I now want to address Ronald Lindsay’s statements vis a vis my argument (which I emailed to the proper address). His arguments are starting to look more and more like the ADL’s, which weren’t good either. The outcry is warranted. I couldn’t find Lindsay’s full remarks online, but they’re being released by the Department of Communications, so I’ll keep an eye out for them. I was emailed them because of my complaint email. Anyway, the important parts are as follows:
CFI in no way called for a “legal ban” on the Center. “Defense of the rights of believers and nonbelievers is part of our mission, as reflected in our mission statement.” But, “Whether such a building would be a good thing for humanity, all things considered, is another issue.” Part of the message is that “faith-based reasoning is not a good thing and, further, without in any way implying that Ground Zero is “sacred,” there is a special poignancy to a new faith-based institution being placed at Ground Zero when the 9/11 attacks were an instance of faith-based terrorism.”
The problems with this are many. Firstly, of course CFI didn’t call for a legal ban on the center. It’s part of their role as an institution to protect freedom of religion, and anyone who cares about the Constitution at all is staying far away from legal arguments, because they obviously hold no water. I didn’t mention anything about a legal ban. I used the phrase “freedom of religion” not because I felt CFI was attacking the principle through legal means, but by targeting this particular edifice unnecessarily, and thus putting undue pressure on the most prominent example of a religious building built around Ground Zero rather than applying the principle equally and consistently. That is cowardice; there is huge controversy surrounding the building already. It’s all too easy for CFI to just jump in the mix, rather than address all religious buildings, such as the Greek Orthodox Church being proposed (though its future is uncertain). By the way, that one is intended to replace the one that was destroyed in the 9/11 attacks. There is just no way to apply this principle consistently, and so it isn’t useful.
Secondly, he says that the building might not be good for humanity. I demonstrate above that if the CFI Board of Management really felt that all houses of worship were bad for humanity, they’re doing an awful job of demonstrating that consistently. But let’s look at this for a moment. All houses of worship are bad for humanity? We’re equating Unitarian Churches, Reform Synagogues, the Westboro Baptist Church and a Buddhist monastery? Not that I think it matters much; to defend the Islamic Center solely because it satisfies our notions of progressiveness is just as bad as opposing it on Islamophobic grounds. We either support people’s ability to worship as they will or we don’t. But still, it’s a massive oversimplification.
Thirdly, I would argue that there is a tenuous causal link between the existence of places of worship and the flourishing of faith as an epistemology. If all religious buildings evaporated, that wouldn’t eliminate religion, it would just drive it further into the public square. The buildings are just the outward expression, and opposing them does little. If we were discussing the environment created by prominent religious buildings, that’s a different issue, but Linsday didn’t address that. Opposition to this cultural center (which contains many services besides a place of worship) also does nothing to promote rationality and humanism, just a very militant, French-like secularism, which I don’t much support. It’s also, as I say above, an impossible task and one that is, in many ways, counterproductive, offensive and alienating.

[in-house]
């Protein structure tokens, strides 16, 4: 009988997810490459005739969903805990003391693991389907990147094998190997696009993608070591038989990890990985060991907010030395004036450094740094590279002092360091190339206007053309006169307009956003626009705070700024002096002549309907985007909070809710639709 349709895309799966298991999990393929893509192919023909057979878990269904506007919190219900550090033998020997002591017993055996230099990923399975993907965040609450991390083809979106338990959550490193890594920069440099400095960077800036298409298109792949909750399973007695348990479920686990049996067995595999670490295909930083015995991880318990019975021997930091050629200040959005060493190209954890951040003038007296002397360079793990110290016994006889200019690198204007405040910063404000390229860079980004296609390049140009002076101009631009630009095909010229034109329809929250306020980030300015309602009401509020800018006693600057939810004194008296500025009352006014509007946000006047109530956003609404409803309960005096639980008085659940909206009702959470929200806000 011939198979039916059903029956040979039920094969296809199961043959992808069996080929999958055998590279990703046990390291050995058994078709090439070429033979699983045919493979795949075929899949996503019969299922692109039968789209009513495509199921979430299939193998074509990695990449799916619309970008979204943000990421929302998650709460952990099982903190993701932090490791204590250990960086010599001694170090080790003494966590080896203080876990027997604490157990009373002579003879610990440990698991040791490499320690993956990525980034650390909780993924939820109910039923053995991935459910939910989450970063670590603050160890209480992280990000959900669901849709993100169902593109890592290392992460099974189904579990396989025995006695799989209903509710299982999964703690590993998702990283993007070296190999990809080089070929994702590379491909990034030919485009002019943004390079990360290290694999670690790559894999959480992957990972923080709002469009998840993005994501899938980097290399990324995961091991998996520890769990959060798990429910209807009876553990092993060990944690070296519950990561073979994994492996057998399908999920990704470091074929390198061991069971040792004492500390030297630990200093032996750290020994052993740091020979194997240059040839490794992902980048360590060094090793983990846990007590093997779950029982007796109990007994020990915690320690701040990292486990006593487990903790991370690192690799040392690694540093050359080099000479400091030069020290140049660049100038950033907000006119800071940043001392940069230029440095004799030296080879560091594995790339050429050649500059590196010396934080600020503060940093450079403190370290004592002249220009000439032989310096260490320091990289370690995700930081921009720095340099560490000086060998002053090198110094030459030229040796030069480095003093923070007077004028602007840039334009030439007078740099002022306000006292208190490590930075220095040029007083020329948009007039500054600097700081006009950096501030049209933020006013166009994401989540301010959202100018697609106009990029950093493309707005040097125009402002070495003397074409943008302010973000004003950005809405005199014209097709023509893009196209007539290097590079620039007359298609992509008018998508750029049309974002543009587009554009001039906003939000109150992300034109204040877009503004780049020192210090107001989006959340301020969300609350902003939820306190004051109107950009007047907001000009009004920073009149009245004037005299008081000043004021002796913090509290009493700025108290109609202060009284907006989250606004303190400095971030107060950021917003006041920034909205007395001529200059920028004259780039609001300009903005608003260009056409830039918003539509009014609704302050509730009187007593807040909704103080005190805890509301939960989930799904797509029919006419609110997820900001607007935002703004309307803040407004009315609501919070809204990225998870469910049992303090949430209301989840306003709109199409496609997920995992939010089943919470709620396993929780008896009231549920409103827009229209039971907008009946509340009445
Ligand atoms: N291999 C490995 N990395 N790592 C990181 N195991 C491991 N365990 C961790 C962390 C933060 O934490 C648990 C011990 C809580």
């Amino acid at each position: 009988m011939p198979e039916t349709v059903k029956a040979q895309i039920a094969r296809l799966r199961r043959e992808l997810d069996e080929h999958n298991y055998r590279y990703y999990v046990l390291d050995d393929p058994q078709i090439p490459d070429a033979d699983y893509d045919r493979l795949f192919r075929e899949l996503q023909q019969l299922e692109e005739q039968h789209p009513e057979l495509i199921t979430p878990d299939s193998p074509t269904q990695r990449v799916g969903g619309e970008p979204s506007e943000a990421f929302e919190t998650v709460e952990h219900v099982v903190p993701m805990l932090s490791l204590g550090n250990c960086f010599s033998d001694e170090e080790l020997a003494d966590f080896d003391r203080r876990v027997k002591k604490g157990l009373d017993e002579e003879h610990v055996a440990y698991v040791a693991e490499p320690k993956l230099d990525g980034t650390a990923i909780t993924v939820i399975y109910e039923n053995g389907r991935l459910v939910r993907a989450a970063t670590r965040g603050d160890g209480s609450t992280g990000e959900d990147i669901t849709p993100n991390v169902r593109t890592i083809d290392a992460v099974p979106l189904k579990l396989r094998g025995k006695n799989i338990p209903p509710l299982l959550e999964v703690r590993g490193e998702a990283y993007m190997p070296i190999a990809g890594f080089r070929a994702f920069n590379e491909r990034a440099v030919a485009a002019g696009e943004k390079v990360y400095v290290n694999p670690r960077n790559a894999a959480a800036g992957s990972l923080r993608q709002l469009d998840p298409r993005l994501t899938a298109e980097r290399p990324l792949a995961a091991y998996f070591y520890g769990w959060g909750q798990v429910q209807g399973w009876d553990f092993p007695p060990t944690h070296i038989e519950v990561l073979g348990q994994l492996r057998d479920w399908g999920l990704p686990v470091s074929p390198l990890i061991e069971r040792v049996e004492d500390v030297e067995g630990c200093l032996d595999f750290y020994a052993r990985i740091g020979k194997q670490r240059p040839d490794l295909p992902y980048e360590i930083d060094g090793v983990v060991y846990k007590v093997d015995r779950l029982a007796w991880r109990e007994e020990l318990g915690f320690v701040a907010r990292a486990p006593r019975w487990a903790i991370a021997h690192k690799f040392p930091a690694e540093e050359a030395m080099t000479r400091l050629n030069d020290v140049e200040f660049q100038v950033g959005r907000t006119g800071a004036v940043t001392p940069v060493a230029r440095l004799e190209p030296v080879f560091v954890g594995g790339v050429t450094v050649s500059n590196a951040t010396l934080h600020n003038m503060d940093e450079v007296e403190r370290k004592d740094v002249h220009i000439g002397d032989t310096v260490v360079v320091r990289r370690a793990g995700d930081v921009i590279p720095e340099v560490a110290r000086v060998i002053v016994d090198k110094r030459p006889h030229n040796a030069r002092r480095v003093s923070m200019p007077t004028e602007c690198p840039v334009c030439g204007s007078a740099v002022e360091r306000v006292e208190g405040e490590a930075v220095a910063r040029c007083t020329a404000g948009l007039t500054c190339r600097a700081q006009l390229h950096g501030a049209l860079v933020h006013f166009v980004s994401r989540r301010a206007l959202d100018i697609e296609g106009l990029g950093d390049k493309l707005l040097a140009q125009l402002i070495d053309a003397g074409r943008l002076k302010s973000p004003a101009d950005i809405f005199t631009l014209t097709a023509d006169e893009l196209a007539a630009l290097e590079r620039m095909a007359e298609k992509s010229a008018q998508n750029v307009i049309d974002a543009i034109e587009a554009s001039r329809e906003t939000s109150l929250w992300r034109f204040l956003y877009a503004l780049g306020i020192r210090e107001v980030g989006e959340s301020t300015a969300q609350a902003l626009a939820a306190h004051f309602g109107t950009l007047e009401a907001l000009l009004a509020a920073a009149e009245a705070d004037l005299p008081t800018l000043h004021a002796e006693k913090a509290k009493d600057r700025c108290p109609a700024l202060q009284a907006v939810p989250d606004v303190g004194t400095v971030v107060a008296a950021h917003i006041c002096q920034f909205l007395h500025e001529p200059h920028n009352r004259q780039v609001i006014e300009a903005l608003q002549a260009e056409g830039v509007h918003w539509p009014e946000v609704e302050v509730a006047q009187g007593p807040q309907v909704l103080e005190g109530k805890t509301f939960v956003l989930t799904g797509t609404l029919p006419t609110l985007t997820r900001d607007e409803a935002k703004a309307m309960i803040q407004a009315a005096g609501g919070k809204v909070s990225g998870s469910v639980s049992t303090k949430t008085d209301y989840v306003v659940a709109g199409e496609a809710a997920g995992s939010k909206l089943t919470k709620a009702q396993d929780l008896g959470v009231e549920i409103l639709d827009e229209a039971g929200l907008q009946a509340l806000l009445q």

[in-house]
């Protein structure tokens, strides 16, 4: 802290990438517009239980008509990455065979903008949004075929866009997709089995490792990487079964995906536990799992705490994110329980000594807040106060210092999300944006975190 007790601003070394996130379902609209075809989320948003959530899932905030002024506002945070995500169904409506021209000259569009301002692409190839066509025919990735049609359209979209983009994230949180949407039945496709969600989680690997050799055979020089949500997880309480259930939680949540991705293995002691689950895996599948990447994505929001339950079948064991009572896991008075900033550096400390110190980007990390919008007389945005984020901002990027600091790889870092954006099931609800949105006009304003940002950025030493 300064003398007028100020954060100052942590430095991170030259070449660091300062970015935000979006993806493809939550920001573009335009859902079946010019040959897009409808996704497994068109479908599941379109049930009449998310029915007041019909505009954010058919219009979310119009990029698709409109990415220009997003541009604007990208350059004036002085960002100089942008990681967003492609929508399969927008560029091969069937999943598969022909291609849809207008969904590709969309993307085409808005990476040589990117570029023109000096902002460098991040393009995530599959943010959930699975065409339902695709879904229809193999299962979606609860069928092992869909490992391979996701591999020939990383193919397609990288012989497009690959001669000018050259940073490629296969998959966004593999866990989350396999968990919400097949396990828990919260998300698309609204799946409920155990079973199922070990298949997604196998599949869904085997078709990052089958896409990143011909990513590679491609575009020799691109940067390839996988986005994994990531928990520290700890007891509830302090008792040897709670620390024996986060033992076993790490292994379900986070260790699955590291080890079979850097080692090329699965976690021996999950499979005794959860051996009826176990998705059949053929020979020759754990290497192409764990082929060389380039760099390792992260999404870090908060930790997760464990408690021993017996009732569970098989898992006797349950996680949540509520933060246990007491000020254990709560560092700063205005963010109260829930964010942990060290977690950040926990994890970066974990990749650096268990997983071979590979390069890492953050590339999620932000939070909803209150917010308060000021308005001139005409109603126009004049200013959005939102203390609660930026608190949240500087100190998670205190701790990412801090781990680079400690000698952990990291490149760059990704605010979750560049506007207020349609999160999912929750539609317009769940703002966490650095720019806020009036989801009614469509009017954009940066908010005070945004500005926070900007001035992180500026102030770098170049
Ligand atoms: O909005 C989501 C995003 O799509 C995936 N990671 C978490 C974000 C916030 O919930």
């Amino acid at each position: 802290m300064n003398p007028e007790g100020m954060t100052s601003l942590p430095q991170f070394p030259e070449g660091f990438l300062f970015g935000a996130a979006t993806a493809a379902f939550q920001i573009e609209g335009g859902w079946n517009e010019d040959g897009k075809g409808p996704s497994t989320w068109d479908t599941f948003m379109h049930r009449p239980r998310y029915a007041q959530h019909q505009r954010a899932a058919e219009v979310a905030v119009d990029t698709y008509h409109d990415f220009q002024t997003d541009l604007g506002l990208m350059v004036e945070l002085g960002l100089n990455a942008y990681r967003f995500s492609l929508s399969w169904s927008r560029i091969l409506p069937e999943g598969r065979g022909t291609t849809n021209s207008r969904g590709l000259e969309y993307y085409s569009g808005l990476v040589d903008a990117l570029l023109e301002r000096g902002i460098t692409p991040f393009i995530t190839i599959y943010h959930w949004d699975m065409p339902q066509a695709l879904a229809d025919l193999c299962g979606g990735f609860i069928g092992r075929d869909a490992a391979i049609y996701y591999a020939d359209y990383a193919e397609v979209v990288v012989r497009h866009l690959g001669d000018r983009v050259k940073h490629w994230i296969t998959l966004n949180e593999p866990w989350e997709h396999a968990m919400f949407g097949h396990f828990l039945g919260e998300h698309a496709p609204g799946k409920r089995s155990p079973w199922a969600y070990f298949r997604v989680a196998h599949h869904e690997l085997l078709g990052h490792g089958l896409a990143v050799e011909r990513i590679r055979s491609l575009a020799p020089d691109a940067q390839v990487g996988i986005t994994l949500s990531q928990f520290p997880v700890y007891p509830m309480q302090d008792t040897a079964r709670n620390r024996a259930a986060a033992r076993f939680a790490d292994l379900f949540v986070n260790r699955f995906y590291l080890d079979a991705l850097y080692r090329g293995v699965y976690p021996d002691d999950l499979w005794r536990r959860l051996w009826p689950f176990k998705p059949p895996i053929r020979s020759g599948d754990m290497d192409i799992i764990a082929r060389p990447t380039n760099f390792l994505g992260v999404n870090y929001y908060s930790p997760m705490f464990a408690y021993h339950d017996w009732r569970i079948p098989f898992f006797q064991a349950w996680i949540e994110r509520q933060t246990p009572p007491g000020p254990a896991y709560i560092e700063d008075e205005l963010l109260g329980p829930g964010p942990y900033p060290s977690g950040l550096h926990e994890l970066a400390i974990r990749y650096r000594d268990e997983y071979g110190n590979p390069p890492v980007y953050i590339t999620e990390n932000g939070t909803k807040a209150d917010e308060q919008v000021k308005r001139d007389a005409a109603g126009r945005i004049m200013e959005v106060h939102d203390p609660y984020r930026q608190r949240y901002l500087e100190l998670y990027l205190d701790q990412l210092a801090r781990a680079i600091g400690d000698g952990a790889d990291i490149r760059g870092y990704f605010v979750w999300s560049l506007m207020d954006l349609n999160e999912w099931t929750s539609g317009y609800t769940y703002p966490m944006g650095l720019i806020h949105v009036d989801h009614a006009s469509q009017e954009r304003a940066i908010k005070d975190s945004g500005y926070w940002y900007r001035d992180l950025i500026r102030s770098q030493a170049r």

Fourthly, let’s look at the alternatives. Does it really appear that public opposition and heckling of a peaceful Muslim community is good for humanity? Because I would like to address the environment created by our actions, and I think it promotes misunderstandings, lack of a public, reasoned response, and xenophobia, especially when we look at the general tenor of the debate. I seriously doubt that CFI would have released a press release if this were a church, mostly because there would have been no public furor to hide behind, which implies that they’re just taking advantage of other people’s bigotry, even if not promoting it themselves. Not much better, in my opinion. Honestly, this brouhaha has made me think that this community center would be excellent for humanity; we need way more Muslims in this country, so that they cease to become the “Other” and become another facet of Us.
Lastly, and I hope this is obvious, there being a “special poignancy”, which is itself up for debate, to building the Islamic Cultural Center near Ground Zero is not reason enough to oppose it. Again, it simply dovetails with the notion that these Muslims are the same as all Muslims, who support organizations like Al-Queda. I do not claim that CFI believes this, and they’ve certainly been clear about stating that they don’t, but the fact remains that the ideas complement each other.
I appreciate Mr. Lindsay responding to the outcry that has erupted in response to his remarks, but unfortunately, the clarification is not better than the original, and all of my arguments still stand.